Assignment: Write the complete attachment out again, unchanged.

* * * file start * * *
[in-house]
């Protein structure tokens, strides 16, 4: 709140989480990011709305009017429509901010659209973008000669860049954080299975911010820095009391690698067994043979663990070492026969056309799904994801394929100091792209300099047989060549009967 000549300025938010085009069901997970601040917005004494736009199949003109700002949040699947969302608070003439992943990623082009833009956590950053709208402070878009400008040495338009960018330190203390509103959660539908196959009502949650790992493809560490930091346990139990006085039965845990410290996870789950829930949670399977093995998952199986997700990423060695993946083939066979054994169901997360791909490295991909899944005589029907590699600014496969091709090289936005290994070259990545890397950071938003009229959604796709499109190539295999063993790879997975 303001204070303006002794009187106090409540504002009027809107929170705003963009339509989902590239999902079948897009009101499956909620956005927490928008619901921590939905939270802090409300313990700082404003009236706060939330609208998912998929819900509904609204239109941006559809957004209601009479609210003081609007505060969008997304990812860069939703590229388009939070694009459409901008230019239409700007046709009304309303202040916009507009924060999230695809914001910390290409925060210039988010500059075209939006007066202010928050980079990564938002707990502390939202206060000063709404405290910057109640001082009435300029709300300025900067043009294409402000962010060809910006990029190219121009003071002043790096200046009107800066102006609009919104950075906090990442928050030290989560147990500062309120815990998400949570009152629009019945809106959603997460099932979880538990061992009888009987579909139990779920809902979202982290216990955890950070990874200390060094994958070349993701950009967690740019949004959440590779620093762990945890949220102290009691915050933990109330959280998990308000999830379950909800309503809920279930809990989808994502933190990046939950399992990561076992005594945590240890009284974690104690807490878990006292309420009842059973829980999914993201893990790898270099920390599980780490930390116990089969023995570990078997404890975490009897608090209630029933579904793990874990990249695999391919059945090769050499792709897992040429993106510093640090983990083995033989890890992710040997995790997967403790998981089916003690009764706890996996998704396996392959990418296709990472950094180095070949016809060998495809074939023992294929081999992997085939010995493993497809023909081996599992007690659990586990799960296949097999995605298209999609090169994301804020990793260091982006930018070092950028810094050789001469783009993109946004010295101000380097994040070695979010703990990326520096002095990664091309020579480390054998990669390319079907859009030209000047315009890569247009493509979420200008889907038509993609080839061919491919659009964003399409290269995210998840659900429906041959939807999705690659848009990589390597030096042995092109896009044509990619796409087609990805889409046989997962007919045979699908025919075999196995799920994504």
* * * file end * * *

[in-house]
């Protein structure tokens, strides 16, 4: 709140989480990011709305009017429509901010659209973008000669860049954080299975911010820095009391690698067994043979663990070492026969056309799904994801394929100091792209300099047989060549009967 000549300025938010085009069901997970601040917005004494736009199949003109700002949040699947969302608070003439992943990623082009833009956590950053709208402070878009400008040495338009960018330190203390509103959660539908196959009502949650790992493809560490930091346990139990006085039965845990410290996870789950829930949670399977093995998952199986997700990423060695993946083939066979054994169901997360791909490295991909899944005589029907590699600014496969091709090289936005290994070259990545890397950071938003009229959604796709499109190539295999063993790879997975 303001204070303006002794009187106090409540504002009027809107929170705003963009339509989902590239999902079948897009009101499956909620956005927490928008619901921590939905939270802090409300313990700082404003009236706060939330609208998912998929819900509904609204239109941006559809957004209601009479609210003081609007505060969008997304990812860069939703590229388009939070694009459409901008230019239409700007046709009304309303202040916009507009924060999230695809914001910390290409925060210039988010500059075209939006007066202010928050980079990564938002707990502390939202206060000063709404405290910057109640001082009435300029709300300025900067043009294409402000962010060809910006990029190219121009003071002043790096200046009107800066102006609009919104950075906090990442928050030290989560147990500062309120815990998400949570009152629009019945809106959603997460099932979880538990061992009888009987579909139990779920809902979202982290216990955890950070990874200390060094994958070349993701950009967690740019949004959440590779620093762990945890949220102290009691915050933990109330959280998990308000999830379950909800309503809920279930809990989808994502933190990046939950399992990561076992005594945590240890009284974690104690807490878990006292309420009842059973829980999914993201893990790898270099920390599980780490930390116990089969023995570990078997404890975490009897608090209630029933579904793990874990990249695999391919059945090769050499792709897992040429993106510093640090983990083995033989890890992710040997995790997967403790998981089916003690009764706890996996998704396996392959990418296709990472950094180095070949016809060998495809074939023992294929081999992997085939010995493993497809023909081996599992007690659990586990799960296949097999995605298209999609090169994301804020990793260091982006930018070092950028810094050789001469783009993109946004010295101000380097994040070695979010703990990326520096002095990664091309020579480390054998990669390319079907859009030209000047315009890569247009493509979420200008889907038509993609080839061919491919659009964003399409290269995210998840659900429906041959939807999705690659848009990589390597030096042995092109896009044509990619796409087609990805889409046989997962007919045979699908025919075999196995799920994504």